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How Michael Jordan Would Topple the Warriors

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We name the determining factor if the 90’s Bulls faced Steph Curry and Kevin Durant.

Michael Jordan

As NBA observers debate whether the 2017 Golden State Warriors are the best team ever, temporal chauvinism has reared its ugly head. That’s the topic of today’s Blazer’s Edge Mailbag.

Sir Davy,

Would this year’s Warriors beat the 90s Bulls? Gotta ask because you have experience with both. People are saying Steph would crush Jordan. I think it might be so but what do you say of the older generation haha!


(sigh) They say you’re only as old as you feel and you’re making me feel old now. Knock it off!

I’ve seen this argument whipping around Twitter and it appears to divide across generational lines. The youngsters are (predictably) thinking that they invented air and the older folks are (predictably) claiming that the only legitimately good things the world has ever seen happened back in their day. Having multiple aging superstars claim that their pet teams would whomp the Warriors in 5 hasn’t helped.

I got a question for all of y’all, maybe the only question that really matters: If we could magically bring these teams together, whose rules would they play by?

We’re more than a decade on now, so it’s not surprising that people are forgetting that defensive rule changes in the early 2000’s also changed how the game was played. The most significant alteration—the one that shifted the NBA from a shooting guard’s league to a point guard’s—was the elimination of hand-checking. This has a direct bearing on the matchup you’ve offered: Michael Jordan vs. Steph Curry.

Plenty of guards were quick back in the “old days”. Some of them were as quick as anybody today. They didn’t always get to demonstrate it because opposing guards were allowed to put their hands all over them. With a guiding nudge and corralling grip, a larger guard could compensate for most things a smaller, quicker guard could do. If he couldn’t stop the waterbug, at least he could keep enough contact to make use of longer arms and higher leap when the shot attempt came. If Jordan came up against Curry in the old days he’d put mitts on him, steering him into the teeth of the defense on the drive or shadowing him on the shot. Steph doesn’t have the body mass to compensate. Nor would Curry—or any slighter guard, no matter how athletic—be effective on the other end against Jordan. They could touch Michael any way they pleased. He’d back them down for the turn-around or just bowl over them.

Make the teams play by modern rules and the story’s different. Jordan wouldn’t be a slouch on defense but he couldn’t keep up with Steph laterally. Size and mass would work against him, as would Steph’s three-point shooting. Steve Smith was famously quoted as saying, “Step up, I’ll lay ya. Step back, I’ll trey ya.” Curry would do the same, just at a quicker tempo.

Jordan was an indomitable competitor and he’d adapt to this league easily if he grew up in it, but if you just time warped him for a game or two, Curry would look good on offense and Draymond Green could probably keep Michael from returning the favor wholly on the other end. That’d leave the Warriors at an advantage.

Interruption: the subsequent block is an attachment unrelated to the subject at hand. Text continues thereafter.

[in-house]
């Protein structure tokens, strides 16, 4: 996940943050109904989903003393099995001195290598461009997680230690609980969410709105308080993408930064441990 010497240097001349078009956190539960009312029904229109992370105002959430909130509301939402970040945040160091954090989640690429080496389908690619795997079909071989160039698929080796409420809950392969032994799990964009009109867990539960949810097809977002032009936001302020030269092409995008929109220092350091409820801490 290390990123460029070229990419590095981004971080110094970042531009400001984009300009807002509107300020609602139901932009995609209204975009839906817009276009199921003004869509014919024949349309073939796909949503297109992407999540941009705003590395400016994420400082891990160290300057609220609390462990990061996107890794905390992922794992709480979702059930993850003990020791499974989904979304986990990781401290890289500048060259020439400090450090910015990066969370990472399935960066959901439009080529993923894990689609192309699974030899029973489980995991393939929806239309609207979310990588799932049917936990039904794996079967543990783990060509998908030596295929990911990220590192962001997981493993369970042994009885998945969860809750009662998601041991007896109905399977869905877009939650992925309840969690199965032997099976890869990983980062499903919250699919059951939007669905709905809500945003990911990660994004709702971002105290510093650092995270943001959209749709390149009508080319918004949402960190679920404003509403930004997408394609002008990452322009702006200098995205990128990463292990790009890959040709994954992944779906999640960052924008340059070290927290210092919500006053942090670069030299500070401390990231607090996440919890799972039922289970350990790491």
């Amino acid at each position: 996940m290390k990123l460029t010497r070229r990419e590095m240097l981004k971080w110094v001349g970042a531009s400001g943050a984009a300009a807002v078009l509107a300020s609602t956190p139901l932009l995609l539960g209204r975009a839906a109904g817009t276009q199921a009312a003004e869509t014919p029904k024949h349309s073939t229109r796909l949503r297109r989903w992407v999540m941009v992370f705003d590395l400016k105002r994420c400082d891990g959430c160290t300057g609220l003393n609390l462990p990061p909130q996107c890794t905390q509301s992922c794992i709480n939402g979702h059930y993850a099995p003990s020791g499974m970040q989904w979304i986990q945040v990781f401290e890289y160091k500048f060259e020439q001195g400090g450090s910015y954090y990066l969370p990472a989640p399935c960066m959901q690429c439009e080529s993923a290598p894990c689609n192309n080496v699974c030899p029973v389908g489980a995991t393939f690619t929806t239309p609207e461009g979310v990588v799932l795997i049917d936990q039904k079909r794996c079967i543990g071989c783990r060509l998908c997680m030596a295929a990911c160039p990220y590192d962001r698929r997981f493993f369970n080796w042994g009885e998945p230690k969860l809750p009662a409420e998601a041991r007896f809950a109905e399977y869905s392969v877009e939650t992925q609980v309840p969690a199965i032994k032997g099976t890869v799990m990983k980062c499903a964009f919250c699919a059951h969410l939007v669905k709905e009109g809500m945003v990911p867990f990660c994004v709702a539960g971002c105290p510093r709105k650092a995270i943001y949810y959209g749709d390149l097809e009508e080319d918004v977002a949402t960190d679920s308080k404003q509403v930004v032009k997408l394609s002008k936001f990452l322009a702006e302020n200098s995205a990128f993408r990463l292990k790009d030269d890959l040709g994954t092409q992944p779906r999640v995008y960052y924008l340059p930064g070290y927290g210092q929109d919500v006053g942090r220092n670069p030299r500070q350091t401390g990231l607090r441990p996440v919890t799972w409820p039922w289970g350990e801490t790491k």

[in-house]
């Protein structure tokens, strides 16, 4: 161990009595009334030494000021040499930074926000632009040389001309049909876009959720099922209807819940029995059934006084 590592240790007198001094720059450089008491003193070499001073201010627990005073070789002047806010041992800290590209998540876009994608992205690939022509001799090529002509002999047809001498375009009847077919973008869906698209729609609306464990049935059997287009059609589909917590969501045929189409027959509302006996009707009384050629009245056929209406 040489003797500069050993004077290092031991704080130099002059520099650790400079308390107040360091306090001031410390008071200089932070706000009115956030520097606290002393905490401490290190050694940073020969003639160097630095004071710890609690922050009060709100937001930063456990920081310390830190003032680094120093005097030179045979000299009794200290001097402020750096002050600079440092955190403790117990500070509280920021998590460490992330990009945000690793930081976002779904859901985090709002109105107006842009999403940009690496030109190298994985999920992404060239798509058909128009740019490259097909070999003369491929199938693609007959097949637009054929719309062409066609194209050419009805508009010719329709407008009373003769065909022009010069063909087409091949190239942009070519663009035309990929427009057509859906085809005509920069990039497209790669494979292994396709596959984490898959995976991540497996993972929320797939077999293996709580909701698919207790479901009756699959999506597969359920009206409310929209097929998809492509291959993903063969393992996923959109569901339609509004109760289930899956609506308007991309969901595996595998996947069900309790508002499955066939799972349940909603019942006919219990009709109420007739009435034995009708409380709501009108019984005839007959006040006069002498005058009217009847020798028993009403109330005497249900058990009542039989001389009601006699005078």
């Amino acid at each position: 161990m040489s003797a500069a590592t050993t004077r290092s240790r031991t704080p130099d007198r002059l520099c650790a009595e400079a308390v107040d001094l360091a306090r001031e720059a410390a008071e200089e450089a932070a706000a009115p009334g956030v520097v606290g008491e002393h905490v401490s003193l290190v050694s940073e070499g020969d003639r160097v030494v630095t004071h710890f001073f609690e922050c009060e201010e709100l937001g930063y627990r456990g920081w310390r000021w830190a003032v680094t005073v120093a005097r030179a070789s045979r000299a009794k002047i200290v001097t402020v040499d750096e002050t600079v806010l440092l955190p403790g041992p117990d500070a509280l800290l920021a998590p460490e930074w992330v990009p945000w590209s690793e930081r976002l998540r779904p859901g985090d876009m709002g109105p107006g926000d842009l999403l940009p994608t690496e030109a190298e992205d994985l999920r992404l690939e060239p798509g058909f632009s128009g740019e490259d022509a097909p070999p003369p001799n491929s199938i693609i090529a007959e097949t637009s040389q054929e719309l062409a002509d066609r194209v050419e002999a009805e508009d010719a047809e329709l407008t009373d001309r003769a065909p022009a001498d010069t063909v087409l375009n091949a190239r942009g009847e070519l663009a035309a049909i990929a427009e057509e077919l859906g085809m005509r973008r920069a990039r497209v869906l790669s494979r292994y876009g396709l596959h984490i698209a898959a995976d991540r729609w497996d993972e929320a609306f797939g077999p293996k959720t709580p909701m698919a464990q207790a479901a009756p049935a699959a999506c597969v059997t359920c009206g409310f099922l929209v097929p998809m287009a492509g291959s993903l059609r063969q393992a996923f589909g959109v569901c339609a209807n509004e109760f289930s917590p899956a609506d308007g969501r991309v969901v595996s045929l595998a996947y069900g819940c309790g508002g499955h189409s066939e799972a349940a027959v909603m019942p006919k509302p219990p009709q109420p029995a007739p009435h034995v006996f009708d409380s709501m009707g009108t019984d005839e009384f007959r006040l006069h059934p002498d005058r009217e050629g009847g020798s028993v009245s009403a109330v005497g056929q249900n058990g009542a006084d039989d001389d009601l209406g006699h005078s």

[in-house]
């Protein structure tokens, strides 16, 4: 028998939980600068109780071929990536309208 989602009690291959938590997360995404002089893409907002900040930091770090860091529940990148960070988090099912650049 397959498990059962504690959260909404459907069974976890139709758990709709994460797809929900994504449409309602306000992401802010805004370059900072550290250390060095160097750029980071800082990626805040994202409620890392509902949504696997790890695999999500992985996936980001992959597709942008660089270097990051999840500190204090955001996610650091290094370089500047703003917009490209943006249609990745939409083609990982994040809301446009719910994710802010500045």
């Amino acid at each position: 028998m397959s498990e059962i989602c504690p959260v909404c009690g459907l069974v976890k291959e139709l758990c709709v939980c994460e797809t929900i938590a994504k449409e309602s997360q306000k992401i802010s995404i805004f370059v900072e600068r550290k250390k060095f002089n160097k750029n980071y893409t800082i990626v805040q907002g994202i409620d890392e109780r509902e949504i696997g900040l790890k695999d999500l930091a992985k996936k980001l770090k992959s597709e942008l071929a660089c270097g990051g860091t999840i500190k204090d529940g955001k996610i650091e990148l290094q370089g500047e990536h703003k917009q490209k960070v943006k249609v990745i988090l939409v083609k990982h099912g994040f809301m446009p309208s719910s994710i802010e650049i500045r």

That said, guard vs. guard isn’t where the difference in eras would show up most. Older era teams would have a devil of a time with new-era forwards like Kevin Durant. Their power forwards were 6’9’, muscle-bound post players and rebounders. They were tough but they weren’t equipped to chase a fleet, springy 6’11” (7’3” wingspan) player out to the three point line or stop him off dribble drives or pick-and-pops.

Then again, modern centers would have trouble dealing with strong, 7-foot centers sporting honest-to-God, Pete Newell moves in the low block. Today’s athletes could certainly bother the initial shot but guys like Patrick Ewing and Hakeem Olajuwon had so much junk in their trunk that they’d leave today’s leaping defenders strung out in the air on their way to a layup off a secondary move. Tim Duncan was a throwback to the Age of Fundamentals and he messed with opponents pretty much as long as he played in this league, including the current era.

Given the improvements in conditioning and the full utilization of the three-point shot, I have to believe that on average, teams from today would prevail over teams from bygone times. But I would not discount the ability of particular superstars to warp those averages. No matter how cocky you are, never bet against the best players of all time. I’d take the Warriors in a single game against any squad that wasn’t prepared for modern rules and sensibilities. Give those great teams of the past a season to adjust, plus maybe an ancillary trade or two to modernize their frontcourts, and the story might be different.

As usual, we’ll open this up to those who differ. Does the modern era so eclipse everything that old legends can’t really compare, or do names like Jordan, Magic, Bird, and Dr. J still carry weight? Have it out below. Maybe even construct an ideal old-time team to take on he 2017 Warriors if you think it’s possible. Meanwhile, keep those Mailbag questions coming to!

—Dave / @Blazersedge / @DaveDeckard